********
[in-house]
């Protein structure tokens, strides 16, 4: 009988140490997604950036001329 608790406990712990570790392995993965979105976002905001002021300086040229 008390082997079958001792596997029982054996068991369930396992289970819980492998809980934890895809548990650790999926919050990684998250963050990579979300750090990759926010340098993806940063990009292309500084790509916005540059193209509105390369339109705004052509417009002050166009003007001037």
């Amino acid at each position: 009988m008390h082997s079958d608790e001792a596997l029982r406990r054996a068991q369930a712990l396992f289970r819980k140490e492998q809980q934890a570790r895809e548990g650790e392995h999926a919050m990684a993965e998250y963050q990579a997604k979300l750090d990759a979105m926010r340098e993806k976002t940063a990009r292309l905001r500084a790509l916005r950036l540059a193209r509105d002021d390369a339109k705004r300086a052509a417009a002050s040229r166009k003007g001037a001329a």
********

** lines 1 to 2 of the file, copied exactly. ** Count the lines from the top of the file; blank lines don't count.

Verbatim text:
[in-house]
């Protein structure tokens, strides 16, 4: 009988140490997604950036001329 608790406990712990570790392995993965979105976002905001002021300086040229 008390082997079958001792596997029982054996068991369930396992289970819980492998809980934890895809548990650790999926919050990684998250963050990579979300750090990759926010340098993806940063990009292309500084790509916005540059193209509105390369339109705004052509417009002050166009003007001037």